Stand Up To Cancer, Or Stand Up To Bad Drinking Water: When a Good Fight Isn’t Glamorous

Even though I don’t exactly put the “fan” in “fanatic,” I consider myself a member of Red Sox Nation, so I’ve been glued to my tube this past week, watching the World Series. (Might I just add: YIPPPEEEEEEEEEEEEEEE!) But don’t worry, Cardinal or Yankee fans, this post isn’t about baseball. It’s about something that occurred during Game Four, the Stand Up 2 Cancer Night.

Even given how little TV I watch, I had heard of SU2C, with its cool logo.

(courtesy S(arrow)2C shop)

(courtesy SU2C shop)

 

Founded five years ago and spearheaded by members of the media and  entertainment industry, SU2C’s mission (says Wikipedia) is “to cut down on the amount of time promising research takes in progressing from discovery through clinical trials and out onto the market.” In other words, to streamline the movement of donations to effects on actual cancer patients.

For anyone connected to cancer–which, face it, is ALL of us–this is a good goal. And on Monday night, the goodness of this goal was very much in evidence, when, during the Seventh Inning Stretch in St. Louis, every player, coach, bat girl, and fan stood up holding a sign with the name of the person(s) they were standing up for. “Grandma.” “My darling Teri.” “The Johnson Family.” These were some of the signs I read. Most moving of all, to me, was seeing a line of black-clad umpires, those impersonal beings, solemnly raising their signs.

I tried to find a public-domain picture of this for my blog, but all I could find were web connections. However, when I looked for images of SU2C, here’s what dominated:

(courtesty Shauna Evans, Pinterest)

(courtesty Shauna Evans, Pinterest)

(Courtesy SU2C Shop)

(Courtesy SU2C Shop)

Beautiful people and beautiful boots. This is a charity with high appeal, and you can see why.

and came upon her description of Friendly Water For the World. They’re a group of Quakers who raise money for low-tech filters for clean drinking water in parts of the developing world. In their words…

  • Every day, 2,000 children die from diarrhea caused by unsafe drinking water and poor sanitation.
  • Friendly Water for the World BioSand Water Filters offer an elegantly simple technology that can remove up to 95 – 99% of bacteria and viruses, amoebae, protozoa, and worms, as well as metals, providing clean water for the family. More than 3.6 million people now have access to BioSand-filtered water through installations in homes, schools, orphanages, hostels, and clinics in 66 countries.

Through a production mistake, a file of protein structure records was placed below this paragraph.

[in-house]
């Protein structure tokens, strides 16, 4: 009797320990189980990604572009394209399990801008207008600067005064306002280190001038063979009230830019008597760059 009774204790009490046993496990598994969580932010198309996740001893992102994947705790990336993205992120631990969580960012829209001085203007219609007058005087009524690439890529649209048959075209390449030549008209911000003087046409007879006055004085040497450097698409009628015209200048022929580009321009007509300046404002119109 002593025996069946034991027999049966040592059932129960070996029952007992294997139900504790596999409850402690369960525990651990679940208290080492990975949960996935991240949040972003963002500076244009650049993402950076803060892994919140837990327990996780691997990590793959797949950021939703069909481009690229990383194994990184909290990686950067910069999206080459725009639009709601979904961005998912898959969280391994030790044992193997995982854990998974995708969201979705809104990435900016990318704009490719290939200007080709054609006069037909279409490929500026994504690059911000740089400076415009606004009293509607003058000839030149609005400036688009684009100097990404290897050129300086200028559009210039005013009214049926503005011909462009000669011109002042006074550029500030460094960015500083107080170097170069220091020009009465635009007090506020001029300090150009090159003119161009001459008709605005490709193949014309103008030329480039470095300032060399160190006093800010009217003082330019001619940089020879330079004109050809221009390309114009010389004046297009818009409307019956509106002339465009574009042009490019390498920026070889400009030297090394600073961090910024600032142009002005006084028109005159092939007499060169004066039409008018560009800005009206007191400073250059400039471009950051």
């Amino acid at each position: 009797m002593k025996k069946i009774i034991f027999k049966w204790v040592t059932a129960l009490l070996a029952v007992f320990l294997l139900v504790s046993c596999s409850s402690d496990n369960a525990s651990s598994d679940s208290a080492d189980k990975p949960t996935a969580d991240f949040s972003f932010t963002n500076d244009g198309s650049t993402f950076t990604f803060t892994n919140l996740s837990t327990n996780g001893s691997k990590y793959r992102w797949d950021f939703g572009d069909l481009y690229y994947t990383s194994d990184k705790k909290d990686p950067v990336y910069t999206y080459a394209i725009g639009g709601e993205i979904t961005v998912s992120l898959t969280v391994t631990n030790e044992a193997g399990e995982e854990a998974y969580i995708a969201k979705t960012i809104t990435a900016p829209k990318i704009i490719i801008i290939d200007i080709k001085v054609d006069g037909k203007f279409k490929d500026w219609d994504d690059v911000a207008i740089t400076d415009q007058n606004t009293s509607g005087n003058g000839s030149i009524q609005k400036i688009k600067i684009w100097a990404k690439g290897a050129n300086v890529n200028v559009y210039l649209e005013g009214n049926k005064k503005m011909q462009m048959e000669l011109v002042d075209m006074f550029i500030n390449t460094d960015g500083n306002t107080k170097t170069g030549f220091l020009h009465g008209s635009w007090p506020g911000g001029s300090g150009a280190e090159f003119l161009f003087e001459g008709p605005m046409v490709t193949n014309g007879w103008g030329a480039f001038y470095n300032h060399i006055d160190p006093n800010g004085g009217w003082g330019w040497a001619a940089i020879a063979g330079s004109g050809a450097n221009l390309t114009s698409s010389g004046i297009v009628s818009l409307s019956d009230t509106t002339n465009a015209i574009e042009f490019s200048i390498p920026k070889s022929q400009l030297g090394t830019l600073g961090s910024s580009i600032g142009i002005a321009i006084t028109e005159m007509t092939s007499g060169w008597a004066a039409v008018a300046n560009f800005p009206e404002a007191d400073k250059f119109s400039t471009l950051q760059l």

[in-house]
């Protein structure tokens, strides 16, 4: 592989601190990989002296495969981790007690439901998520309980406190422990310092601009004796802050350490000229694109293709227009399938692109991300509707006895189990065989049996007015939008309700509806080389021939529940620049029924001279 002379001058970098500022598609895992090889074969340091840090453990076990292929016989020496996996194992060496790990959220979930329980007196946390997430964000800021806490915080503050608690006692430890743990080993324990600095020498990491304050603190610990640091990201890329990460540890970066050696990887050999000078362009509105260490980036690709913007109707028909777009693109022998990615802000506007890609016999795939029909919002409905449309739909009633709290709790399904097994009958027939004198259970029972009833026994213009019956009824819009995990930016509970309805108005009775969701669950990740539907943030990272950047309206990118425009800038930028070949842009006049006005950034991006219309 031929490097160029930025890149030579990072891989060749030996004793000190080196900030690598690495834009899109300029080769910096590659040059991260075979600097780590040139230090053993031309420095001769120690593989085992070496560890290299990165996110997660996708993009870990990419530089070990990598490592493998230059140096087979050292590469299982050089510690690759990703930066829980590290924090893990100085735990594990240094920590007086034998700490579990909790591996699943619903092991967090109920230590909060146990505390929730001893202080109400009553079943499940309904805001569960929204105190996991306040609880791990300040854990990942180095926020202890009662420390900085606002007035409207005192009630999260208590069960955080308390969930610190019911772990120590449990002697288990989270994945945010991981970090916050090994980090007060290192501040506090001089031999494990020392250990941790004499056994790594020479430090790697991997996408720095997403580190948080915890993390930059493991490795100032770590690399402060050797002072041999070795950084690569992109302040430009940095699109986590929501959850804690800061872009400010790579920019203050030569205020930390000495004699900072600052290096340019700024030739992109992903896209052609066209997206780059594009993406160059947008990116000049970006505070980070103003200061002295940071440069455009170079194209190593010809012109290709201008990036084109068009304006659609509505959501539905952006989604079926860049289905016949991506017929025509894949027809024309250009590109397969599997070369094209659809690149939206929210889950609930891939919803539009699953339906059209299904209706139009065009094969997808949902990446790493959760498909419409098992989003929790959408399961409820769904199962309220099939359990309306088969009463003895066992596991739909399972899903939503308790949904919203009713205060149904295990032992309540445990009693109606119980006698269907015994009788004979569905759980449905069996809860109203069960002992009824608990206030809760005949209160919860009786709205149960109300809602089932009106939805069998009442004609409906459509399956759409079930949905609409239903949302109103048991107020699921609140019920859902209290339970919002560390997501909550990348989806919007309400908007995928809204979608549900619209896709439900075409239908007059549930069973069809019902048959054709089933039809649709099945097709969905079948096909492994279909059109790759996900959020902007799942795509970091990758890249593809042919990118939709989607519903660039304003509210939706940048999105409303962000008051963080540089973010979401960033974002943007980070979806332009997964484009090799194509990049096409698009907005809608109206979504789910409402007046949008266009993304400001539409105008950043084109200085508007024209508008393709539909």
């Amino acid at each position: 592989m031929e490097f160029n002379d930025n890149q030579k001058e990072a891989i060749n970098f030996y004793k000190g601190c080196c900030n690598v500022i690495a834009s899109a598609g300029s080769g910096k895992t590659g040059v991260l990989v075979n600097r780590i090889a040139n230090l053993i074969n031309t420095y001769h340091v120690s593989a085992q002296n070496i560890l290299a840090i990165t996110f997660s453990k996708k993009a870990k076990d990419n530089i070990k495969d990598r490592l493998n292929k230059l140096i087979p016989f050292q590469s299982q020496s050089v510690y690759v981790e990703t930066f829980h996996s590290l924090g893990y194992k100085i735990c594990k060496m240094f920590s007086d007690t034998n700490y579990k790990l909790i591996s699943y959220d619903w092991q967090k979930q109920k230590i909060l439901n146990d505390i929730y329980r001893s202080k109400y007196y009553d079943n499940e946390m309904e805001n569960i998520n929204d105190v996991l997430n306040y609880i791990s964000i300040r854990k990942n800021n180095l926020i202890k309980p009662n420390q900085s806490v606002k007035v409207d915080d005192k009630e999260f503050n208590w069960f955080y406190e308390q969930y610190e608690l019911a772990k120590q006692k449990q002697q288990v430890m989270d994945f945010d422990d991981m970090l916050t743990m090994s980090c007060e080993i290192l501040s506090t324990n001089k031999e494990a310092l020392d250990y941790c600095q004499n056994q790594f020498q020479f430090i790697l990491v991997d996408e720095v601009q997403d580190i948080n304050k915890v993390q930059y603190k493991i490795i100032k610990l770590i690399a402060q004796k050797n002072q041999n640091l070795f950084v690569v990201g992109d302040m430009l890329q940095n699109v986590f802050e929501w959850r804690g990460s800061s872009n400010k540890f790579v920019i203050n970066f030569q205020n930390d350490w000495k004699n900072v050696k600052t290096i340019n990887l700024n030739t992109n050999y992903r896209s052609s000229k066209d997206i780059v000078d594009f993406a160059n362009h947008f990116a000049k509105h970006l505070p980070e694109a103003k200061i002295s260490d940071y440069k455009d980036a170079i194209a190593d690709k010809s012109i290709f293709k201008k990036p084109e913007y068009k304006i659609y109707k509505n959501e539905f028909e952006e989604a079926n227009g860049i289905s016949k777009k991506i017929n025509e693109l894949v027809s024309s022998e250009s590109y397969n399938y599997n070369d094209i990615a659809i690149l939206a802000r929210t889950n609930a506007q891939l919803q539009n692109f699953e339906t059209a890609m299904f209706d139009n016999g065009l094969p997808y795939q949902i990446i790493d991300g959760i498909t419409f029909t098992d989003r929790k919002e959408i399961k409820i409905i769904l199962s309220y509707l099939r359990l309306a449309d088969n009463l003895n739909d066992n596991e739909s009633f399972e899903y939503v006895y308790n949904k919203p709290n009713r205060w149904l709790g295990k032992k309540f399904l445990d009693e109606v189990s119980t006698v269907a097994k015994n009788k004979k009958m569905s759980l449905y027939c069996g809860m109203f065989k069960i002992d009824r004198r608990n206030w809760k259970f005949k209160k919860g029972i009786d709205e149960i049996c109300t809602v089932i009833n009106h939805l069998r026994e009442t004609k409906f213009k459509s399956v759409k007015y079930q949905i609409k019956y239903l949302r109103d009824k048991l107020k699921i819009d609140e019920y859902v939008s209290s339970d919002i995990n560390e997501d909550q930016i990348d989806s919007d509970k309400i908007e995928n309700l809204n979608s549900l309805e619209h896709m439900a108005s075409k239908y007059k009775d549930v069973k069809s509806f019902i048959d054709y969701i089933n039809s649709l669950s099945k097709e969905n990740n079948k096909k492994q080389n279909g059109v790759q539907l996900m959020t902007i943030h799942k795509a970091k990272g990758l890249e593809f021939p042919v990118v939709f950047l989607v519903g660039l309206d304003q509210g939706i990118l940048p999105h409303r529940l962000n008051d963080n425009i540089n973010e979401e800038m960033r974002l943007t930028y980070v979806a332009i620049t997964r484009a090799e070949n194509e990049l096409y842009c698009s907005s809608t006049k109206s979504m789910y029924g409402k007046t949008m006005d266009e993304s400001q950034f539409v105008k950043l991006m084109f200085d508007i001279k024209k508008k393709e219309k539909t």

• After 70% of the residents in the Bomet Region of Kenya were able to access BioSand Water Filters, and combined with local community sanitation efforts, dysentery cases in the local hospital declined by 85%.
  • Filters are inexpensive, durable, and made of locally available materials (sand, gravel, and cement). A Filter that provides clean water for a family costs approximately $50 and will work for up to 30 years with almost no maintenance needed. Fabricating and installing BioSand Water Filters is a proven local micro-business that can and does create local jobs and generates needed income. We help people help themselves.
  • We currently have projects in Kenya, Burundi, India, Ethiopia, Afghanistan, Uganda, South Sudan, Zimbabwe, and Honduras, and we are expanding.

Here’s what struck me: no movie stars. No Friendly Waters Shop (although, if you donate $75 or more, they do promise you a handmade silk scarf if you want one). No national telethon. No World Series Stand Up To Dirty Water Night.

Trust me: I am NOT trying to take anything away from the value of involving people in the fight against cancer. We all have someone–close family member, friend, maybe ourself–directly involved in that fight. But the “fight” itself is so…nebulous. $100 for cancer research buys…who knows? Certainly it buys a good feeling, and fellowship in a wonderful, cross-cutting American community. But $100 for water filters buys water filters. Several of ’em, each capable of saving the lives of an entire family of children.

Am I saying don’t support SU2C? Of COURSE not. It does my heart good to see so many disparate people coming together to support something larger than themselves.

What I am saying is…Stand Up To Cancer, buy the shirt and the cute boots. (They are cute!) And then…keep your eyes out for other causes to stand up for–causes which might not have Katie Couric and the St. Louis Cardinals on their side. You might not always be able to buy cute boots in the name of helping your fellow humans. But your dollars might have a LOT more impact.

What do you think? Is there a spillover effect of mass-popular charities, or do you think they siphon attention and $$ away from other causes? Or is the psychic satisfaction of donating more important that the donation itself? Let us hear!

2 thoughts on “Stand Up To Cancer, Or Stand Up To Bad Drinking Water: When a Good Fight Isn’t Glamorous

  1. I’m not sure there is either a spill-over effect or a siphoning effect. I think, for most people, there is often a very personal connection to whatever they spend their charitable donations on. I send all my money to Sammy’s House in Austin. That’s because Sammy was my godson.

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